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5 ways the ESRF’s research is helping tackle climate change


As climate change threatens the world at an alarming rate, scientists are trying to find ways not only to mitigate the impact of climate change, but also to help protect the Earth’s ecosystems.

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At the ESRF, scientists have been working for the last three decades on several  ways of contributing to tackle the environmental crisis using the powerful X-ray techniques, as shown in the five examples below. 


More than 100 experiments a year are dedicated to energy economy at the ESRF’s beamlines.  Many of these explore the world of lithium-ion batteries, which are widely used in our every day lives: from electric cars or bicycles to mobile phone batteries, medical devices or satellites.

With teams coming from Europe and the United States, the experiments done at the ESRF lead to high impact factor publications, as the recent one showing how structural defects affect lithium-ion battery performance in a systematic study of failed cells at the ID16A nano-imaging beamline (Cell. Rep. Phys. Sci. 2 100554). But many beamlines are involved such as ID01, ID31, ID19, ID15A.

Some groups are also focusing on promising components that could overcome the obstacles of lithium-ion in batteries. For instance, researchers are studying silicon anodes, which have up to 10 times more capacity than the commonly used graphite but it has other disadvantages. 

Many scientists also come to the ESRF to study clean energy technologies using for instance wide- angle X-ray scattering to study the crystallisation of tin-based perovskites, a promising solar-cell material (Adv. Funct. Mater. 30 2001294), or studying electrolysis and fuel cell technologies, or focusing on high-temperature solid oxide cells, which combine the production of high purity hydrogen and clean electricity by using operando X-ray scattering tomography and X-ray diffraction.


In addition to the unique capabilities of the ESRF, the neighbouring Institut Laue Langevin and the French Alternative Energies and Atomic Energy Commission (CEA) offer a panoply of techniques to study batteries. In order to make the most of this offer, a new Grenoble Battery Hub, with the ILL and CEA as core partners is currently being implemented. In this hub, the partners act as the incubator for a targeted research hub in the field of batteries for energy storage.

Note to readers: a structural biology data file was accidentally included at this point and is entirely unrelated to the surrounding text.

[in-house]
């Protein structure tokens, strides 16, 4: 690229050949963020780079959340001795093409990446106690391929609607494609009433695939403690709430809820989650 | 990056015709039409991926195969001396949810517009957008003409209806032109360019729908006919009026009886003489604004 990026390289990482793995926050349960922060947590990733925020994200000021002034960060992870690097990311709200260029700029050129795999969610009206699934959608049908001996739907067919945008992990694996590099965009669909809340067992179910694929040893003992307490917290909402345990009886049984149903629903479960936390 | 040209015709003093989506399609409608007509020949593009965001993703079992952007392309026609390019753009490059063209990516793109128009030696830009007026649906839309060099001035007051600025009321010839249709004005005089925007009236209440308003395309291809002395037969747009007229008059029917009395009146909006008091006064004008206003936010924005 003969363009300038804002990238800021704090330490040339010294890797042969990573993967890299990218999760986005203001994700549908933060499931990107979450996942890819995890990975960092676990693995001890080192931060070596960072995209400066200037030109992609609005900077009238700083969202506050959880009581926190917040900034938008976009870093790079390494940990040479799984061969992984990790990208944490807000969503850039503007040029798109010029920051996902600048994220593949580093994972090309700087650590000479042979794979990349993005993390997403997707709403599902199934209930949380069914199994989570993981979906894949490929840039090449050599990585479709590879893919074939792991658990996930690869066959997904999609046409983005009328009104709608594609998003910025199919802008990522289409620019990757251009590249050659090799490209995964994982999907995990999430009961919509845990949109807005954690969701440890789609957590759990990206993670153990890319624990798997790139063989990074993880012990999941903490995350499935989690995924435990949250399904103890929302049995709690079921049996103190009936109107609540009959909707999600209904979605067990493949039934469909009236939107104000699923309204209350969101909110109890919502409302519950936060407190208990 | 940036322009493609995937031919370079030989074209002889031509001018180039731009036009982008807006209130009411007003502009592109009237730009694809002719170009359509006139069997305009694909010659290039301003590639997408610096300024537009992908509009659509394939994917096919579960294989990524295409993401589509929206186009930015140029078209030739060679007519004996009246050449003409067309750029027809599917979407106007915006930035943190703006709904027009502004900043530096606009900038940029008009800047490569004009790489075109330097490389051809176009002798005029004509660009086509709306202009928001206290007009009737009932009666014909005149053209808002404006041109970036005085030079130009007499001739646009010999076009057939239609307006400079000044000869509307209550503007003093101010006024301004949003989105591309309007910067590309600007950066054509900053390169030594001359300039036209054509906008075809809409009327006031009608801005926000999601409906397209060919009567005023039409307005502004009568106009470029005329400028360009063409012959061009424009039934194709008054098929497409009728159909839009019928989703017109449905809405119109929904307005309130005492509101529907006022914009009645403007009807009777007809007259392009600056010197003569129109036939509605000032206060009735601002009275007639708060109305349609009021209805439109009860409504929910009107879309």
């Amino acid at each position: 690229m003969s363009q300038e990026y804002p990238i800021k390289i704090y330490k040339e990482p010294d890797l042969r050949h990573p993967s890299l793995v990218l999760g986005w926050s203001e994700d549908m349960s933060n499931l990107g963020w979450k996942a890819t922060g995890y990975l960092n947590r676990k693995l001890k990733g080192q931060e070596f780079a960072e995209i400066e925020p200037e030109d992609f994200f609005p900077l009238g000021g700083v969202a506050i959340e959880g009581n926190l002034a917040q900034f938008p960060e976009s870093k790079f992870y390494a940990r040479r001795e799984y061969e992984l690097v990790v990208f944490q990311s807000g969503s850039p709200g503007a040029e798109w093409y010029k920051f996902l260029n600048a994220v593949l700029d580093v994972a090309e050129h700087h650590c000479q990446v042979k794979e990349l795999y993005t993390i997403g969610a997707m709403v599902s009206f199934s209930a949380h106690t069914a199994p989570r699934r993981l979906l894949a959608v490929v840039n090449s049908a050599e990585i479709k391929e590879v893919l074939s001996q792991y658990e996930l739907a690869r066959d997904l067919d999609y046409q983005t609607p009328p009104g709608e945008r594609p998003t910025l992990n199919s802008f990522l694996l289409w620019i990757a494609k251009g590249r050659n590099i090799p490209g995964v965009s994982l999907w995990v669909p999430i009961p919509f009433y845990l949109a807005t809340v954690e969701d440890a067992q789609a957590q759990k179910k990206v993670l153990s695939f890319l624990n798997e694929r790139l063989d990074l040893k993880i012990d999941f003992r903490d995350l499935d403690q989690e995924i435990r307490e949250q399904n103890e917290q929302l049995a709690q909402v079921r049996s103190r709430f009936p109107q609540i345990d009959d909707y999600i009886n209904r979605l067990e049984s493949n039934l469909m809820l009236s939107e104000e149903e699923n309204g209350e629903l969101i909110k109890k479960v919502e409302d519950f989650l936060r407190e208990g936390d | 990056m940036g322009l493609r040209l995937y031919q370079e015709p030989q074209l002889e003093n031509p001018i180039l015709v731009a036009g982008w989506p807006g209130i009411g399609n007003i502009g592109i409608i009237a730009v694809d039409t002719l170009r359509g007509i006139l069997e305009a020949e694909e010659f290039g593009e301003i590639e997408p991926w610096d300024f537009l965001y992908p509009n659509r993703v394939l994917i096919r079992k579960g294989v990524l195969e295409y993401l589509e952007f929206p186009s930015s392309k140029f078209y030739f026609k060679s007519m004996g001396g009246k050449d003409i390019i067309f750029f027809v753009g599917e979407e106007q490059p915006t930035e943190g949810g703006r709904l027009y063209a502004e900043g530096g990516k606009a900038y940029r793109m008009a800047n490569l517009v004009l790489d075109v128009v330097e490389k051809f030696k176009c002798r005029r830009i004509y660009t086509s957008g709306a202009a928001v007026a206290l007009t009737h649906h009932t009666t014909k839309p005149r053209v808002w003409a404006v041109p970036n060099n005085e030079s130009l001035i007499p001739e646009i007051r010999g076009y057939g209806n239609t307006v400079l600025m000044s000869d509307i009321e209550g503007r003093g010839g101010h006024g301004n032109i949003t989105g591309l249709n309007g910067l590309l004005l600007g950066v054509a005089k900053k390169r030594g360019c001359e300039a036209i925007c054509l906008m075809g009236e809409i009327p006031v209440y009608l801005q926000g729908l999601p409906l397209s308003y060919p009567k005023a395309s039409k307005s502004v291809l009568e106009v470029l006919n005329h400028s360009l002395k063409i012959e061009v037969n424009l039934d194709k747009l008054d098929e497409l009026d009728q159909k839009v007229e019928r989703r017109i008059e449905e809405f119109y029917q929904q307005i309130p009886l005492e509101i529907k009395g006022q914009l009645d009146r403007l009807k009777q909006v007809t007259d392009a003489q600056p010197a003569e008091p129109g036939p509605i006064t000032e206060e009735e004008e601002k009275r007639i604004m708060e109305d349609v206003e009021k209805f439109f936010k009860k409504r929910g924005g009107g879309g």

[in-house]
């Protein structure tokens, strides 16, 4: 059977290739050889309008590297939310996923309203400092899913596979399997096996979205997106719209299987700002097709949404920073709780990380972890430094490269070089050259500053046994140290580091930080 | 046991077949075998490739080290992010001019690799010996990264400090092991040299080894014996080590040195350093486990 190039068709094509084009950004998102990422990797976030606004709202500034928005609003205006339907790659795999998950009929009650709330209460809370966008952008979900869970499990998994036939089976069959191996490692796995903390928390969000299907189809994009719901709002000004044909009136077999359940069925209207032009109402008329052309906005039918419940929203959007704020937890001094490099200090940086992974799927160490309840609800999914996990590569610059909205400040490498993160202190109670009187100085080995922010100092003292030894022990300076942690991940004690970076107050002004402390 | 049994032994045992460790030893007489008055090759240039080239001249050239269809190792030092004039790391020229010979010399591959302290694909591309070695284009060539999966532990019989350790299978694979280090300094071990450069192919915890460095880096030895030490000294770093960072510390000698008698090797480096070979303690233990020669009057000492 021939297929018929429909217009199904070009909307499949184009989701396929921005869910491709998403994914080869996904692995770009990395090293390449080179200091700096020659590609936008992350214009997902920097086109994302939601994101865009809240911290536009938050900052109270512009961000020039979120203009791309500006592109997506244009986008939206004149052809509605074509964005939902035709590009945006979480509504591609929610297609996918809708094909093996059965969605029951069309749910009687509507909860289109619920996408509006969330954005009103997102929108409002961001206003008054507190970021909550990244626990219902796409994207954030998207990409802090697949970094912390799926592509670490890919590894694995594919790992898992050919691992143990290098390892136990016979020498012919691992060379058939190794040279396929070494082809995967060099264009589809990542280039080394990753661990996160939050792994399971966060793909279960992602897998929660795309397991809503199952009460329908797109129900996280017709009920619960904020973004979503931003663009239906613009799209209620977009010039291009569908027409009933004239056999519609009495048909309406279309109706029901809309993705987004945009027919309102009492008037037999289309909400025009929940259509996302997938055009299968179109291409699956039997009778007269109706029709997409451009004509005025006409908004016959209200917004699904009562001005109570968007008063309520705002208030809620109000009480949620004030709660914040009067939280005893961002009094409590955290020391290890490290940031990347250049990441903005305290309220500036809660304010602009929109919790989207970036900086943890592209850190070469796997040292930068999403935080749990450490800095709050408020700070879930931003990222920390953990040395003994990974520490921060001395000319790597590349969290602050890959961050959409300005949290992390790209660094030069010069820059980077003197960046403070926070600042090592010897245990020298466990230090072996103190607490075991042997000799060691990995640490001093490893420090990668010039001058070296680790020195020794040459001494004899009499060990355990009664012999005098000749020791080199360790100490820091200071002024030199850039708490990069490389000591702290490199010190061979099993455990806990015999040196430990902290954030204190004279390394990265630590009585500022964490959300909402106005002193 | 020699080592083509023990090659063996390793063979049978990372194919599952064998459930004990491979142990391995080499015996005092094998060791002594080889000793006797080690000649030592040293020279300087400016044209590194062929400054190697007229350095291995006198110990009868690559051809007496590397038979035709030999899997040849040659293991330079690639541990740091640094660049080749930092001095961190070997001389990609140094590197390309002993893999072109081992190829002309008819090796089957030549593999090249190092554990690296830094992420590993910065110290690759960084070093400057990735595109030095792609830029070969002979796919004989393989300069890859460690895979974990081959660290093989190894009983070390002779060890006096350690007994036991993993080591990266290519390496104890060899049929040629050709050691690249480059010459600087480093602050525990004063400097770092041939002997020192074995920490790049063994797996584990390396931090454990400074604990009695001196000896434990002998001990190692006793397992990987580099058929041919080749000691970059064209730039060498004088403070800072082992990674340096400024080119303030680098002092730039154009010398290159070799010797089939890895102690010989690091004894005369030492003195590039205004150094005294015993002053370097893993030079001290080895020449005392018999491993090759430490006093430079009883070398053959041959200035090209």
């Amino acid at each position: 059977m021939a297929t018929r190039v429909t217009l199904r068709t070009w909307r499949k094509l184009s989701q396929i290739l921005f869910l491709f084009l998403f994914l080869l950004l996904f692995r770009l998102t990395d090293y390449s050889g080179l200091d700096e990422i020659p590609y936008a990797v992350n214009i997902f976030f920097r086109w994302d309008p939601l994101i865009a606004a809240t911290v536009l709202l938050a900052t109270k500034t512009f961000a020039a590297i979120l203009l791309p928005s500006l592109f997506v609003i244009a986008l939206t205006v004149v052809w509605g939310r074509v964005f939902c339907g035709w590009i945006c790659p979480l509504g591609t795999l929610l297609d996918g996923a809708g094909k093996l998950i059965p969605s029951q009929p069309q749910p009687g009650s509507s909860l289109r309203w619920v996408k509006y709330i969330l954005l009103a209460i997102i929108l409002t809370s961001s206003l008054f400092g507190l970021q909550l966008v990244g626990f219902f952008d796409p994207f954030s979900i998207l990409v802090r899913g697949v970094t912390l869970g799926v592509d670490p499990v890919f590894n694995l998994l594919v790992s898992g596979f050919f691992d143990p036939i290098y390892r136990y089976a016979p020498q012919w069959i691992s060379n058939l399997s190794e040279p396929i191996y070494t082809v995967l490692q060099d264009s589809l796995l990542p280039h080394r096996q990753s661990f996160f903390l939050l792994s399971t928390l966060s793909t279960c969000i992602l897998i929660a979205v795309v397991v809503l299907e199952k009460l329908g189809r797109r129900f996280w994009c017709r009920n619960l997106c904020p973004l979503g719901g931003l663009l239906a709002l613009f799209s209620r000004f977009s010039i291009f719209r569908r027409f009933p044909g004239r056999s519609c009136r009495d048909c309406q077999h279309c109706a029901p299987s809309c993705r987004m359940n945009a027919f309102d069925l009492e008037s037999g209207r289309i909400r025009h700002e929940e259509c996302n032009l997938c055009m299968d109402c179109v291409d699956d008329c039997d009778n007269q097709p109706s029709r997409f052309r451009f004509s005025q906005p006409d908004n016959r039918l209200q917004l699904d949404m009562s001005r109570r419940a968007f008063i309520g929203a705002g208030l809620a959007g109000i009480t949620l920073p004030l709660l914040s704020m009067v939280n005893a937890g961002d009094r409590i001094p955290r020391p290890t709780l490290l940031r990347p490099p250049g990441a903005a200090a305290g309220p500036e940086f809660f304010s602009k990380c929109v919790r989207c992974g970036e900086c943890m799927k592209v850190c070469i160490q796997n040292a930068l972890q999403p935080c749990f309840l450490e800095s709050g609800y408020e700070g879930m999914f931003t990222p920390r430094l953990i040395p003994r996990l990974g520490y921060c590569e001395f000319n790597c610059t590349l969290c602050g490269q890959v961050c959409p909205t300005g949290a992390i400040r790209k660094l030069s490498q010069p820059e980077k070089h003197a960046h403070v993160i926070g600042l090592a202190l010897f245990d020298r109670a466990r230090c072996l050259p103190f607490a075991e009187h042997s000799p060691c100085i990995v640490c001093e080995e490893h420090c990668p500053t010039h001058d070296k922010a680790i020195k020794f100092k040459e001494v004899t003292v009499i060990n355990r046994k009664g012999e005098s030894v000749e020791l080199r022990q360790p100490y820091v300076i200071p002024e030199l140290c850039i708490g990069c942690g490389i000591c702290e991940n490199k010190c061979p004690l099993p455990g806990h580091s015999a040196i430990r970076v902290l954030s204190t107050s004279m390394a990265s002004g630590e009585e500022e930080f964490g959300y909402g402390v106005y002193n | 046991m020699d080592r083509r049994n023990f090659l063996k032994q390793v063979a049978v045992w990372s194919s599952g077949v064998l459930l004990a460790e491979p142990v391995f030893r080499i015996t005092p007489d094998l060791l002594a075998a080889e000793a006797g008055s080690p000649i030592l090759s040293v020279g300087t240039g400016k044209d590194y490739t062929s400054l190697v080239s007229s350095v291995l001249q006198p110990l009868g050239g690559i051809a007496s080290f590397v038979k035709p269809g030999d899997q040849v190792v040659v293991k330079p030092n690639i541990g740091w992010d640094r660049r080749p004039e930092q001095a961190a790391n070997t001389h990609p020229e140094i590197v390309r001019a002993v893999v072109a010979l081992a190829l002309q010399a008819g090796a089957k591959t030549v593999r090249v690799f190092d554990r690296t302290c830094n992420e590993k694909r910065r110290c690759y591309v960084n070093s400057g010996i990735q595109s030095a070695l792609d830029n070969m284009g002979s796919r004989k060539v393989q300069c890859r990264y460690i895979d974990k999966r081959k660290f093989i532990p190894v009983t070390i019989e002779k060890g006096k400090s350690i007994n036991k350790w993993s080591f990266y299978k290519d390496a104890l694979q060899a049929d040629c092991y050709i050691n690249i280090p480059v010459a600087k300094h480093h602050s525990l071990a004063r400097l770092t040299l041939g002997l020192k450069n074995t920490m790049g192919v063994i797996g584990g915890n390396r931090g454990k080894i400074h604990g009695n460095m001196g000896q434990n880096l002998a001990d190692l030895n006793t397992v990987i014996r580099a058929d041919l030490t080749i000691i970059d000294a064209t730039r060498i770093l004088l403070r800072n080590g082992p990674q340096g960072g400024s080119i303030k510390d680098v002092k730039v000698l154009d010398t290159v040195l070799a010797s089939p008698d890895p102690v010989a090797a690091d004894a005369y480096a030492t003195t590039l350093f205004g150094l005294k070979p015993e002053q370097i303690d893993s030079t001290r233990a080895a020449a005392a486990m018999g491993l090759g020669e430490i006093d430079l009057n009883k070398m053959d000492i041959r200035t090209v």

The steel industry generates between 7 and 9% of direct emissions from the global use of fossil fuel. The quest to decrease CO2 emissions from materials and engineering components has led scientists to characterise new, less polluting alloys with the ESRF’s X-rays.

Researchers are focusing not only on the end material, but also on how to process these materials in a more environmentally friendly way. For this, they study, for example, how resistant new light alloys are, the properties of new materials made using additive manufacturing or how to reduce the pollution during the processing of the materials.  They use synchrotron  ptychographic tomography, X-ray holotomography, X-ray nanotomography and high-energy X-ray diffraction.


Agricultural systems are in increasing pressure amid climate change and the global population increase. In order to maintain agricultural productivity and food safety, scientists at the ESRF study how nutrients, toxic elements and nanomaterials behave at the plant-soil interface.

At the same time, a wide array of very varied experiments take place to explore the possibility of trapping carbon in a natural way. For example, scientists study how soils in the Amazon can absorb CO2 using scanning X-ray microscopy or the potential of serpentine rocks in Oman to store CO2 by analysing in situ serpentinization processes with tomography.


The transport of carbon into the deep Earth’s interior via subduction - the descent of plates from the surface into the mantle that are enriched with atmospheric carbon - is an important part of its global "cycle" on Earth. Yet the question if carbon can be trapped with this mechanism in the deep Earth remained open despite its importance for our understanding on long-term climate evolution. Now scientists have been finding answers to this fundamental question by employing the highly optimised ESRF instruments for studies of matter at the extreme conditions relevant for planetary interiors, namely ID27 and BM23.

In extreme matter research, the new EBS and geosciences facilities, such as the High Power Laser facility and the upgraded ID27 beamline, will provide significantly higher photon flux density and higher coherence, which means that researchers will be able to characterise higher pressure and temperature states.


Protein crystallography coupled with spectroscopy has proven an ideal technique to provide information on the structure and mechanism of enzymes that could help reduce bio-waste or have a technological application, such as the production of biofuels (Science 372 6538).

Last year, scientists at the Toulouse Biotechnology Institute (TBI) in France and Carbios, a French start-up company, used the ESRF’s structural-biology beamline ID30B to help solve the structure of a new enzyme that can quickly degrade plastic waste (Nature 580 216).

The new EBS flagship beamline for time-resolved Synchrotron Serial Crystallography, ID29, will have unmatched flux density and time resolution, which will make it possible to collect data from crystals of biological macromolecules of a few micrometers in size and with a time resolution of a few microseconds.